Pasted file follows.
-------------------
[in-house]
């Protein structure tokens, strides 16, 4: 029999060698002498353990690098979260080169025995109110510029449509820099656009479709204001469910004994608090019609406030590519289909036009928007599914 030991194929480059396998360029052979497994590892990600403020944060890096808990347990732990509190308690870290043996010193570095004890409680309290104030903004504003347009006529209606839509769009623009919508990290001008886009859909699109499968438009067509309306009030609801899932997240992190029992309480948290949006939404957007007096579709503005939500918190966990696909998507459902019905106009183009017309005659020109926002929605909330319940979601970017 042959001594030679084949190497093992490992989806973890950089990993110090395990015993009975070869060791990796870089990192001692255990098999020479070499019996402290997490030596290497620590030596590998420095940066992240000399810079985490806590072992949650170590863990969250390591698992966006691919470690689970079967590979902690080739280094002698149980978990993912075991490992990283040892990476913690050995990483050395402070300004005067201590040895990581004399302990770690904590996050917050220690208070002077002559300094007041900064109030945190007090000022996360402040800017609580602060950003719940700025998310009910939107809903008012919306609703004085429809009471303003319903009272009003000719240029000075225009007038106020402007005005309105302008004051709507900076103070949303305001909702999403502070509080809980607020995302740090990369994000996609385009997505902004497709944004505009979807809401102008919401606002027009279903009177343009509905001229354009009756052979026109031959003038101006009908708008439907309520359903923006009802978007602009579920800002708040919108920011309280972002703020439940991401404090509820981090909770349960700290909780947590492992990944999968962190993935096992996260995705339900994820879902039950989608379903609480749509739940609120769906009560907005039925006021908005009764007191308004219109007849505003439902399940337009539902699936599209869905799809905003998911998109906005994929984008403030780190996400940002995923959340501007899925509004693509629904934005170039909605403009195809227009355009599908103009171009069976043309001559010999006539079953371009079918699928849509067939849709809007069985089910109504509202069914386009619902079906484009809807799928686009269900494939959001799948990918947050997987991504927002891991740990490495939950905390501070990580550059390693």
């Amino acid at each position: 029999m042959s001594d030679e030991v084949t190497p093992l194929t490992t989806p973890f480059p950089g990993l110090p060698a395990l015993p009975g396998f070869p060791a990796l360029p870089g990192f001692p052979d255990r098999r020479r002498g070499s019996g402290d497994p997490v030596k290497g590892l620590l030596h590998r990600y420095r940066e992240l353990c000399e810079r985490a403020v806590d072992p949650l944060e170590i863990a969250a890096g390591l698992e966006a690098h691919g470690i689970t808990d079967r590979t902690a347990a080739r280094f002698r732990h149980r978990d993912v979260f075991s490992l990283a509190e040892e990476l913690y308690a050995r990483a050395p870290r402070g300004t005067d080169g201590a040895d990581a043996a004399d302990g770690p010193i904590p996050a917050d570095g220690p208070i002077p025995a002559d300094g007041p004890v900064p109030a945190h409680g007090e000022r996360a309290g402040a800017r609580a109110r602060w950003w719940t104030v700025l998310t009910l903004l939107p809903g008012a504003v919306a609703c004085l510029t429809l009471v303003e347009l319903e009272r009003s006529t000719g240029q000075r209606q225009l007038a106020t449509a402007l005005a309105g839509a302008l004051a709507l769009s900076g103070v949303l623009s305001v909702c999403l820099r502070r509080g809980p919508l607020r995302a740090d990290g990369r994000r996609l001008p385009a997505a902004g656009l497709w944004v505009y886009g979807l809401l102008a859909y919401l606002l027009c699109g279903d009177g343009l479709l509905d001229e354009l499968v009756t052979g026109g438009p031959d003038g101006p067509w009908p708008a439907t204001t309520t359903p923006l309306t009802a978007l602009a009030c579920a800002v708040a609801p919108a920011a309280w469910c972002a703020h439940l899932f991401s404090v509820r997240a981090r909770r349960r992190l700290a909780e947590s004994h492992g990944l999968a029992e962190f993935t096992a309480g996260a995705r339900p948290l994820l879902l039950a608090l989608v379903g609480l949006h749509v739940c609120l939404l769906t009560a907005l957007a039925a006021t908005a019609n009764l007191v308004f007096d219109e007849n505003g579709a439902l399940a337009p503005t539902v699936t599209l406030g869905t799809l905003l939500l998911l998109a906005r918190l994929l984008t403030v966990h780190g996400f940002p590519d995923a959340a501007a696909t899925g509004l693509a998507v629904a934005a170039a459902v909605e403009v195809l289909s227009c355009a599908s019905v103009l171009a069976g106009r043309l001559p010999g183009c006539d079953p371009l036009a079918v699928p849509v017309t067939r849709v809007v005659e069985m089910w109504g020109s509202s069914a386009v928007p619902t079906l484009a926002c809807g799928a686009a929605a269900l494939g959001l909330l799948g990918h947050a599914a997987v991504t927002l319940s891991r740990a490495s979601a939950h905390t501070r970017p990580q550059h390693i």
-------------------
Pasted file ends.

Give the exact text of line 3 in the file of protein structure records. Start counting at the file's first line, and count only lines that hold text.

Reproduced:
């Amino acid at each position: 029999m042959s001594d030679e030991v084949t190497p093992l194929t490992t989806p973890f480059p950089g990993l110090p060698a395990l015993p009975g396998f070869p060791a990796l360029p870089g990192f001692p052979d255990r098999r020479r002498g070499s019996g402290d497994p997490v030596k290497g590892l620590l030596h590998r990600y420095r940066e992240l353990c000399e810079r985490a403020v806590d072992p949650l944060e170590i863990a969250a890096g390591l698992e966006a690098h691919g470690i689970t808990d079967r590979t902690a347990a080739r280094f002698r732990h149980r978990d993912v979260f075991s490992l990283a509190e040892e990476l913690y308690a050995r990483a050395p870290r402070g300004t005067d080169g201590a040895d990581a043996a004399d302990g770690p010193i904590p996050a917050d570095g220690p208070i002077p025995a002559d300094g007041p004890v900064p109030a945190h409680g007090e000022r996360a309290g402040a800017r609580a109110r602060w950003w719940t104030v700025l998310t009910l903004l939107p809903g008012a504003v919306a609703c004085l510029t429809l009471v303003e347009l319903e009272r009003s006529t000719g240029q000075r209606q225009l007038a106020t449509a402007l005005a309105g839509a302008l004051a709507l769009s900076g103070v949303l623009s305001v909702c999403l820099r502070r509080g809980p919508l607020r995302a740090d990290g990369r994000r996609l001008p385009a997505a902004g656009l497709w944004v505009y886009g979807l809401l102008a859909y919401l606002l027009c699109g279903d009177g343009l479709l509905d001229e354009l499968v009756t052979g026109g438009p031959d003038g101006p067509w009908p708008a439907t204001t309520t359903p923006l309306t009802a978007l602009a009030c579920a800002v708040a609801p919108a920011a309280w469910c972002a703020h439940l899932f991401s404090v509820r997240a981090r909770r349960r992190l700290a909780e947590s004994h492992g990944l999968a029992e962190f993935t096992a309480g996260a995705r339900p948290l994820l879902l039950a608090l989608v379903g609480l949006h749509v739940c609120l939404l769906t009560a907005l957007a039925a006021t908005a019609n009764l007191v308004f007096d219109e007849n505003g579709a439902l399940a337009p503005t539902v699936t599209l406030g869905t799809l905003l939500l998911l998109a906005r918190l994929l984008t403030v966990h780190g996400f940002p590519d995923a959340a501007a696909t899925g509004l693509a998507v629904a934005a170039a459902v909605e403009v195809l289909s227009c355009a599908s019905v103009l171009a069976g106009r043309l001559p010999g183009c006539d079953p371009l036009a079918v699928p849509v017309t067939r849709v809007v005659e069985m089910w109504g020109s509202s069914a386009v928007p619902t079906l484009a926002c809807g799928a686009a929605a269900l494939g959001l909330l799948g990918h947050a599914a997987v991504t927002l319940s891991r740990a490495s979601a939950h905390t501070r970017p990580q550059h390693i």